When a Family Member or Friend Dies in British Columbia Having Made Gifts to Adult Children Prior to Their Passing

The Supreme Court of Canada has established that gratuitous transfers of real or personal property between a parent and an adult child come with a rebuttable presumption of resulting trust in favour of the person making the gift. What does this mean?

If a parent creates a joint bank account with an adult child without receiving anything in return, the law presumes that the monies in the joint account were held in trust for the parent during their lifetime and upon their death are held in trust for their estate.

This presumption can, however, be displaced by evidence that the creation of the joint account was a gift from the parent to the child. The adult child must prove that the parent intended to make a gift and, in addition, that the parent did everything necessary to transfer the property to the adult child and render the settlement legally binding on him or her.

The same considerations apply to the creation of a joint interest in real estate although some additional issues can be raised based upon the provisions of provincial law dealing with interests in land.

In the event of a controversy, the evidence of the parent’s intention is generally the governing consideration.

The person who represents the estate is the most appropriate person to respond to any controversial gift for if there is no gift the joint property belongs to the estate. If the person who represents the estate defends a gift to themselves by the deceased family member or friend, they will find themselves in a clear conflict of interest and will have to consider stepping aside from their role as estate representative.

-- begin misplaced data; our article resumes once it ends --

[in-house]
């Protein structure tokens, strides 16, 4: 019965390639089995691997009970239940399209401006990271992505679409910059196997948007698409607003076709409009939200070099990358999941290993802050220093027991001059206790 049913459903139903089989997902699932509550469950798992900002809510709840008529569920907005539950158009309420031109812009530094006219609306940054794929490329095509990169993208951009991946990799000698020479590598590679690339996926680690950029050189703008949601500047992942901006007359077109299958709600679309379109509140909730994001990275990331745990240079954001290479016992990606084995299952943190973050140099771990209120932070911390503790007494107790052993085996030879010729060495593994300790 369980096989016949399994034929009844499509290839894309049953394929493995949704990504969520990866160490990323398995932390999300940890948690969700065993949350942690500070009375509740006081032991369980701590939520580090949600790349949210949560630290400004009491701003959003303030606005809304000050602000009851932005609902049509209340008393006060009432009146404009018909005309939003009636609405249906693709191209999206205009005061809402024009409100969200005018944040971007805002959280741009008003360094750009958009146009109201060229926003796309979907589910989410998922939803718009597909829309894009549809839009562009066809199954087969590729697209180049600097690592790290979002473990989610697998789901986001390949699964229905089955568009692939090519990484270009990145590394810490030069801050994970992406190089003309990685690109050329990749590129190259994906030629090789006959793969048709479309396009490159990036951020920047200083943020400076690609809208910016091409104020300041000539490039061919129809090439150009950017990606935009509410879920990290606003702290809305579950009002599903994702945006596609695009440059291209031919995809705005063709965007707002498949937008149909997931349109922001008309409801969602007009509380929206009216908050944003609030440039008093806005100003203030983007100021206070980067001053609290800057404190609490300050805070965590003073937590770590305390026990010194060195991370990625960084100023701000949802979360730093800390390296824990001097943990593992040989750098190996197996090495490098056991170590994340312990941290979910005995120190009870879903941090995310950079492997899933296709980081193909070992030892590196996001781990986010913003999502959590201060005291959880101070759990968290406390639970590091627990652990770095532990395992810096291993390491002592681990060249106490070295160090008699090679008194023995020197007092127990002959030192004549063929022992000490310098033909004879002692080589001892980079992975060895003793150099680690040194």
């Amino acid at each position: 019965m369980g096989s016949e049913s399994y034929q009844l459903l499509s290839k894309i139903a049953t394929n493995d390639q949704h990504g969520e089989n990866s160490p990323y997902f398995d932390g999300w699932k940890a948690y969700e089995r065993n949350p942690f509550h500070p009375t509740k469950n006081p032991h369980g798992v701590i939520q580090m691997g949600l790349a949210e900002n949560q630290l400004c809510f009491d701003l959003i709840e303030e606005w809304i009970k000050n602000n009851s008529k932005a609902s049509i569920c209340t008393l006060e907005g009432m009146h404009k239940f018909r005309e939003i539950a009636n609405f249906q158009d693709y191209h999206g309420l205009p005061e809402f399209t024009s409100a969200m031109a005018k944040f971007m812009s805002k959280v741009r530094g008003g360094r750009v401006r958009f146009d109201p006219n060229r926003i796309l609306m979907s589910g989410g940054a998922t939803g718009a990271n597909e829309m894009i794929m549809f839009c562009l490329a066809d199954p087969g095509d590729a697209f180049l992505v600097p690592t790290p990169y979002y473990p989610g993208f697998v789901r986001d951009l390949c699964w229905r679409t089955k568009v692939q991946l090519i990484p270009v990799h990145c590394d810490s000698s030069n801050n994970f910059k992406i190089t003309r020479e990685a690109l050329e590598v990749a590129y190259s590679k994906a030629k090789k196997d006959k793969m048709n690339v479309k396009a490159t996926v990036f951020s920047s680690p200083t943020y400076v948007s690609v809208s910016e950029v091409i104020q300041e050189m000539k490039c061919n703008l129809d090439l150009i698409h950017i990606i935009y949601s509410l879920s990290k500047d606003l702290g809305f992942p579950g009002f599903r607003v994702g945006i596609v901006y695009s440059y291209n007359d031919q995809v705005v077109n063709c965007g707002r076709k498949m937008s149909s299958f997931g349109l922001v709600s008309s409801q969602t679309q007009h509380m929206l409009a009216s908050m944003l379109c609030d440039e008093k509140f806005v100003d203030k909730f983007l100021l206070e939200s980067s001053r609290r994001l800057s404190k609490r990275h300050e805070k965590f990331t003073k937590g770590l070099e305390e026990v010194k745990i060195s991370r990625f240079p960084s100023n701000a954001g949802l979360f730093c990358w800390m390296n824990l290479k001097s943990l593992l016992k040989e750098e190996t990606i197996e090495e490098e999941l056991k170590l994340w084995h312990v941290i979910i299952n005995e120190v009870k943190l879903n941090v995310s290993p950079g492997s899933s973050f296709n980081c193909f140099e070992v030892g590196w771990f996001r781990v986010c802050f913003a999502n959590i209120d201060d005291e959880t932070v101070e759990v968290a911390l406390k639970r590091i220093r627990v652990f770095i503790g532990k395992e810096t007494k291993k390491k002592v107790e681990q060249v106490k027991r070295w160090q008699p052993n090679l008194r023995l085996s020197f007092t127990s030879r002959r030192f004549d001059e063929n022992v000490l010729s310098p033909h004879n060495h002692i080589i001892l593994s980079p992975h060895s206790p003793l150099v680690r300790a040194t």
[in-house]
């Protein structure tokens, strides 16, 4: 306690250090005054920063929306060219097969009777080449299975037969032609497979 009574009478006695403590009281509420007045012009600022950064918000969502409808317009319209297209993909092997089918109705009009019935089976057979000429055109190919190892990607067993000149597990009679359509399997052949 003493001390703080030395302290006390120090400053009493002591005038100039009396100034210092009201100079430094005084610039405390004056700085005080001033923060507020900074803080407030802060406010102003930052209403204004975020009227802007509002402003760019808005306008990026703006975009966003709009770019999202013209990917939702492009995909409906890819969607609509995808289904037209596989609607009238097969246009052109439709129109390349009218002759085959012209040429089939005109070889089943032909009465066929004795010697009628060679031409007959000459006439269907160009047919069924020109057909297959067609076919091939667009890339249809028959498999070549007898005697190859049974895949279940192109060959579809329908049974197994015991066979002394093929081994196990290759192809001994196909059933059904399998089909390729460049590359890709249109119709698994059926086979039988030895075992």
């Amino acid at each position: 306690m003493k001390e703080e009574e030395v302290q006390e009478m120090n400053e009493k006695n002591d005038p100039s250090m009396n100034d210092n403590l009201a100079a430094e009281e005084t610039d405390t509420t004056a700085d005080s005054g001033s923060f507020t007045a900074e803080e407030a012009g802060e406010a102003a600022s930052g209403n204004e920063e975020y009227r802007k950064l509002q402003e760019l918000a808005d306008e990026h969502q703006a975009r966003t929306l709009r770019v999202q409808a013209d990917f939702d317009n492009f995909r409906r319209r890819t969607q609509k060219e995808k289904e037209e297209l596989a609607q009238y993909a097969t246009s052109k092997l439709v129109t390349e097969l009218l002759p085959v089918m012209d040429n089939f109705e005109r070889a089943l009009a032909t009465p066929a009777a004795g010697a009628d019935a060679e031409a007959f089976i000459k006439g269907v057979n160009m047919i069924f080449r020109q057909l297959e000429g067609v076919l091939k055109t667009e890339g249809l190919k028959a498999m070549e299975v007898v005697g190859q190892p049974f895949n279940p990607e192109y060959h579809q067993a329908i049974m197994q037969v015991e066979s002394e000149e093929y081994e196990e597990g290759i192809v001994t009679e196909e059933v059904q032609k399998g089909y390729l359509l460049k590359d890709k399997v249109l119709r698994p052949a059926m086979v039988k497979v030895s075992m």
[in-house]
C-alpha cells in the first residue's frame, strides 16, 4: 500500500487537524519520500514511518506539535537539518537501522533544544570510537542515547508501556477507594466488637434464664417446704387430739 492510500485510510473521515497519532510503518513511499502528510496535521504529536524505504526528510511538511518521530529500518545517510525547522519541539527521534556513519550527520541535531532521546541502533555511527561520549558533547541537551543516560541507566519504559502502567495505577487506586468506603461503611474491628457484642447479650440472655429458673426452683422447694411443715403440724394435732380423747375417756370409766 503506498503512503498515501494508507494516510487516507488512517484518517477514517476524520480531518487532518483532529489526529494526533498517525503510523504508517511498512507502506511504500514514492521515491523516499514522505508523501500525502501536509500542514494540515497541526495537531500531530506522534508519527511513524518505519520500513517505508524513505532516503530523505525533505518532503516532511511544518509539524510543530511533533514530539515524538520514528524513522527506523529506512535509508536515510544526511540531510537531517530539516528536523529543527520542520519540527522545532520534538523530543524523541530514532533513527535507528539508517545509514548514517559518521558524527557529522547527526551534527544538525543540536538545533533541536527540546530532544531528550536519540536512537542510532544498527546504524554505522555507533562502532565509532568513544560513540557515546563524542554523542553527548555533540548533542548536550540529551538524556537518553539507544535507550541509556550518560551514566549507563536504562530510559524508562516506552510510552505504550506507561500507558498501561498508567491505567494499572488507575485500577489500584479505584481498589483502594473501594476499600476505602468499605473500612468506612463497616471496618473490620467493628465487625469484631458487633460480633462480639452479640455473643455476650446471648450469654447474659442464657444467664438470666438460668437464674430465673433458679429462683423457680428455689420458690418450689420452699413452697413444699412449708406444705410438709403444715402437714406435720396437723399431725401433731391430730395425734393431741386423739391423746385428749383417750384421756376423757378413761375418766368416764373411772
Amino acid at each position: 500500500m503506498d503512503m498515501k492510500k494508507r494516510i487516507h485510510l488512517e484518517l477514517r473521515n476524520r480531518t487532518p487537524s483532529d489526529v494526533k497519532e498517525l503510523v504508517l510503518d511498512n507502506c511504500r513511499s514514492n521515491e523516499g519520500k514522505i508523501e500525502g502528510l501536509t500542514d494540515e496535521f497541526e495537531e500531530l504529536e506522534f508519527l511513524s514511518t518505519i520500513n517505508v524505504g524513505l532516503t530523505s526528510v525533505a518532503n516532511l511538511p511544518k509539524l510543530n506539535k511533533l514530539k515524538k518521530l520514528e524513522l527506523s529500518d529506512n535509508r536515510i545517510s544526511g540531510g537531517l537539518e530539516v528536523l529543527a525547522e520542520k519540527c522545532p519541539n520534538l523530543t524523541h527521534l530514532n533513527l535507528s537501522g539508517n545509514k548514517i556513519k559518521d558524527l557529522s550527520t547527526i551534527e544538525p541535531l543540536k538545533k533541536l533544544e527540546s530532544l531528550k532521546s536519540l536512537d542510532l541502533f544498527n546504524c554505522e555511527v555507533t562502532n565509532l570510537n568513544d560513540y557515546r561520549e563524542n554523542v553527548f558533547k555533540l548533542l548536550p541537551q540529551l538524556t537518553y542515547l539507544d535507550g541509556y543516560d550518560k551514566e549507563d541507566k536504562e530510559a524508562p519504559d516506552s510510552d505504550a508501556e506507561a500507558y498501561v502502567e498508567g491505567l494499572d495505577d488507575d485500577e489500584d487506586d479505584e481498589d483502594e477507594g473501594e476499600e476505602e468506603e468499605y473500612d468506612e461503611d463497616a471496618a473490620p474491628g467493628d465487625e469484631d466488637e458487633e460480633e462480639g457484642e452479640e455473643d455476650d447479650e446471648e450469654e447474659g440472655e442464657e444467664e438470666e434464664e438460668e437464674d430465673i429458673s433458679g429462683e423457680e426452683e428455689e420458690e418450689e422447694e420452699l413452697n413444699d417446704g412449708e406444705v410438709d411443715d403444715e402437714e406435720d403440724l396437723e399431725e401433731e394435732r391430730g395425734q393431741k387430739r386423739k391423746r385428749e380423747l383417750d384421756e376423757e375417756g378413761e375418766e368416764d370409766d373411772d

The question of whether a person other than the personal representative can attack such gifts is complicated. In some cases, only the estate of the deceased person can bring a claim. In other cases, persons interested in the deceased’s estate or who are bringing a challenge to vary a will have been allowed by the court to proceed.

The analysis of whether to bring or defend such claims is a combination of practical concerns (Is the case worth it?) and legal analysis (Can we succeed?).

What are the facts that need to be proved? What is the availability of the necessary evidence to prove those facts? What will be the cost to bring a claim? What are the steps that might be taken to resolve the dispute?

The answers to these questions are extremely important. They inform the decision as to how best to respond to any given situation.